The authors of the White Paper on Education Reform (1995) had envisioned the introduction of new initiatives to improve the delivery of quality education in Barbados. One of the major innovations was the establishment of three secondary schools offering an alternative programme which would “be provided with an appropriate curricula, appropriate text books, specialized equipment, training programmes in actual work environments, realistic grants, and suitably trained, considerate and skillful staff.”
This educational innovation was a bold step considering the development of education in Barbados. Traditionally, and even within recent history, the education provision in Barbados is influenced by excellence in the academics. For example, the Barbados Secondary Schools’ Entrance Examination (BSSEE) continues to be the preferred examination for transfer from primary to secondary schooling. This examination’s main goal is to select students to our secondary schools based on at least four years of intense preparation of two subjects, Language Arts and Mathematics. At the end of this preparation, persons are assigned to schools based on the familiar pecking order of those with the highest marks going to Harrison College and Queen’s College until one reaches such schools as Grantley Adams Secondary with the lowest marks.
For many years prior to 1995, children acquiring the lowest marks between zero and 30 in the BSSEE were assigned to a particular group of newer secondary schools which are considered to be at the lower end within the newer secondary group. In fact, principals of those secondary schools were often reluctant to take such children and often had to be forced to do so by the Ministry of Education.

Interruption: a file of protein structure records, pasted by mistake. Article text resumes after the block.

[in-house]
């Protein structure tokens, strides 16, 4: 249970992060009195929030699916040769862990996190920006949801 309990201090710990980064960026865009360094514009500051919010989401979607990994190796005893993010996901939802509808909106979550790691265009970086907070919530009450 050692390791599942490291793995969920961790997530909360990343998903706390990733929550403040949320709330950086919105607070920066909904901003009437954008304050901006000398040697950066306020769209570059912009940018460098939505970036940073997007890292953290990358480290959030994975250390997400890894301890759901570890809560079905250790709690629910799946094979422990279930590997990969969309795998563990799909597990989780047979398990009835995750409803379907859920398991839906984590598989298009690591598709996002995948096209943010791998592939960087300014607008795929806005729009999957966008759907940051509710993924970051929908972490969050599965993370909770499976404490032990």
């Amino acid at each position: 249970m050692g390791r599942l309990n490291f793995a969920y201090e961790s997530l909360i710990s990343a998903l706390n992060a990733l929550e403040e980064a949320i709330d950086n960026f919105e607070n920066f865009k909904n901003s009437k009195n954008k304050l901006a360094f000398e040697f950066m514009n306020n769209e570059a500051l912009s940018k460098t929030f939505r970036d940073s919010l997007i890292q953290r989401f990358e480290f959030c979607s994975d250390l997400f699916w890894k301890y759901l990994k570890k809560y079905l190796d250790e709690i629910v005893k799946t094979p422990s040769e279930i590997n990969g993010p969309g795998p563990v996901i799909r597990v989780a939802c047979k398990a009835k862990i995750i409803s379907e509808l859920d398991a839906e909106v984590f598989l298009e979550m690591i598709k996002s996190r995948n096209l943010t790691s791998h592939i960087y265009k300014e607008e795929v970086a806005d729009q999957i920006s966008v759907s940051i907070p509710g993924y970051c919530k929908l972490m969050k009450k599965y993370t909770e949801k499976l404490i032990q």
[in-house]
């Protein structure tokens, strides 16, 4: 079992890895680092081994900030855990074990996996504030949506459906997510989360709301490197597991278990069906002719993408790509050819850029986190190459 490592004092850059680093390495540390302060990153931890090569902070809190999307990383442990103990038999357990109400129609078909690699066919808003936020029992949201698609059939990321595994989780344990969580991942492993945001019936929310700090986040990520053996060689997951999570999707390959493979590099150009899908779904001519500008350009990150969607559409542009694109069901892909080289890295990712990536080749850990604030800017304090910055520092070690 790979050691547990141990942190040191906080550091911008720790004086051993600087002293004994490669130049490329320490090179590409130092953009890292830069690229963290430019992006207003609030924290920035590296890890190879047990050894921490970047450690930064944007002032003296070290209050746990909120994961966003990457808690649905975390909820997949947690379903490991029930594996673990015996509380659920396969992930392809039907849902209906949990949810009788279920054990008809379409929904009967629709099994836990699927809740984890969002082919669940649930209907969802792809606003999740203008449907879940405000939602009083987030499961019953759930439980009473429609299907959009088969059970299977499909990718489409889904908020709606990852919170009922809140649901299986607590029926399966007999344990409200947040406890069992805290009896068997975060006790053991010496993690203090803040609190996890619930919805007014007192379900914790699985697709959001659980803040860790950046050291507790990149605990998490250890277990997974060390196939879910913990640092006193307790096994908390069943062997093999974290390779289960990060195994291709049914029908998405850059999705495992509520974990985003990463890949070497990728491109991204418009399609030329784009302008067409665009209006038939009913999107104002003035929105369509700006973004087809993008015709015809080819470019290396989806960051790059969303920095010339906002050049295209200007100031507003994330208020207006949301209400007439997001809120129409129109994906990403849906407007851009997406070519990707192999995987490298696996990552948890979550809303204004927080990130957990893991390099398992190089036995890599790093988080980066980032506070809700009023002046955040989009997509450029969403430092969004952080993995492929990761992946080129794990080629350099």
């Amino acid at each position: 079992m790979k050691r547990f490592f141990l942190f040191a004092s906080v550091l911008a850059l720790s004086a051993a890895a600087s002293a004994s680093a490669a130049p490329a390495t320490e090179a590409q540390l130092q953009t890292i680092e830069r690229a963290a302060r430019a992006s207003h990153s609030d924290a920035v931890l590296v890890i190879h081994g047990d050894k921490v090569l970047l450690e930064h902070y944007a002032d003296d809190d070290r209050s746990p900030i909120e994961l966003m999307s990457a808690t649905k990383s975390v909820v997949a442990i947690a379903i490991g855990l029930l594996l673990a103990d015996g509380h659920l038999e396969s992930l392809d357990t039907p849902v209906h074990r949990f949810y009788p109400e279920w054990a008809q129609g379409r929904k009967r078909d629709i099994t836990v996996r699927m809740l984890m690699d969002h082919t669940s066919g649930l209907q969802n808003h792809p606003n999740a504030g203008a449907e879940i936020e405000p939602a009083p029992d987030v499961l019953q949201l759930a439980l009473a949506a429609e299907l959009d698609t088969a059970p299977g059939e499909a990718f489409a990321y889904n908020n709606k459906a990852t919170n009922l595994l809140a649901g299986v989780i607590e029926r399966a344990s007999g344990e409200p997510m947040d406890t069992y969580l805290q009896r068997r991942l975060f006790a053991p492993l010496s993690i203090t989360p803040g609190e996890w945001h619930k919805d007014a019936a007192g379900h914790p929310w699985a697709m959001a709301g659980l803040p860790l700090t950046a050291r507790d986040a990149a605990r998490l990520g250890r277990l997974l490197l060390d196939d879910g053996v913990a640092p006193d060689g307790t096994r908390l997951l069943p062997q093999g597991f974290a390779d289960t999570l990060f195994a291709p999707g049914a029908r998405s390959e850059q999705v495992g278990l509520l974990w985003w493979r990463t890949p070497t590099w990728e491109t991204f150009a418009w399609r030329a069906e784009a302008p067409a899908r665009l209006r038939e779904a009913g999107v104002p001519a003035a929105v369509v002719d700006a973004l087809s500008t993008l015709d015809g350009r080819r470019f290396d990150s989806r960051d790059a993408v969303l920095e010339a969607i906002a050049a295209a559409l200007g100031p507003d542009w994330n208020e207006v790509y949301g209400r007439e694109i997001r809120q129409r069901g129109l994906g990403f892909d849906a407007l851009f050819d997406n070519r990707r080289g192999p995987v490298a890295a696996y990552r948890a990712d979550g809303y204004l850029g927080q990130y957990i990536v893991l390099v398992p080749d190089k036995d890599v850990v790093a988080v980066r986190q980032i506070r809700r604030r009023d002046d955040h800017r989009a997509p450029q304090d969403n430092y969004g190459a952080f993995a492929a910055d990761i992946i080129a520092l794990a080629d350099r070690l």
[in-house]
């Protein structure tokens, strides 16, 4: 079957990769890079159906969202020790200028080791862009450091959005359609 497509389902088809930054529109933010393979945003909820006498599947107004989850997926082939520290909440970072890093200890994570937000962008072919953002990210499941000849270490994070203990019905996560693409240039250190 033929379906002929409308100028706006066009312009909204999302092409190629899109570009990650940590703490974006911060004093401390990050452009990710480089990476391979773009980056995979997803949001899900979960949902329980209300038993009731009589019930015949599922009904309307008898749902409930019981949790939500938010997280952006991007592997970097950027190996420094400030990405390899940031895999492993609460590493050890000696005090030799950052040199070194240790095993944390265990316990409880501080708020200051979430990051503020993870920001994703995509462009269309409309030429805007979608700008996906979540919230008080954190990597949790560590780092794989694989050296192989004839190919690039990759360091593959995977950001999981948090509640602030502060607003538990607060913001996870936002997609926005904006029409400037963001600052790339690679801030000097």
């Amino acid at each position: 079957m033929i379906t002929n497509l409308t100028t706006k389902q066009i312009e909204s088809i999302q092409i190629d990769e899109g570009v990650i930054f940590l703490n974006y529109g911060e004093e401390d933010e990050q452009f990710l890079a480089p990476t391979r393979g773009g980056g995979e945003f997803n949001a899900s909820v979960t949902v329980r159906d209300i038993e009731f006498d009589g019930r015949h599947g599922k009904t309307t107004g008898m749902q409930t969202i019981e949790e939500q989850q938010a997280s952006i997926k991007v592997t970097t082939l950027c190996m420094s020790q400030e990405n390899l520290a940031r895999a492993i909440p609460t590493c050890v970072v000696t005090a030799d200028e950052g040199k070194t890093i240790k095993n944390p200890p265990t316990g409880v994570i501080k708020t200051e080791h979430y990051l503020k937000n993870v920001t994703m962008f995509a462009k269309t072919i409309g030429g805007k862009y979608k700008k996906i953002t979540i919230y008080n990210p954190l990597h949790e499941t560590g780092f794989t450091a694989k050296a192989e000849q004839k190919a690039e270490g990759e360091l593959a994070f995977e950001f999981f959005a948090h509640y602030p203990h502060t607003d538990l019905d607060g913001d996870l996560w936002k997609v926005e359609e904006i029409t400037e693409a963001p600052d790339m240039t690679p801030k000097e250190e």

These low achievers were persons that had gone through a full programme of schooling from nursery to class four (11-plus) and exposed to the best set of qualified teachers anywhere in the British Commonwealth. At the primary level, there are persons with Masters and PhD Degrees, in addition to their professional qualifications. The high quality of our teacher stock reflects generally the success of our higher educational institutions. However, at the end of the primary school experience, there are those children who are unable to compete creditably at the BSSEE level.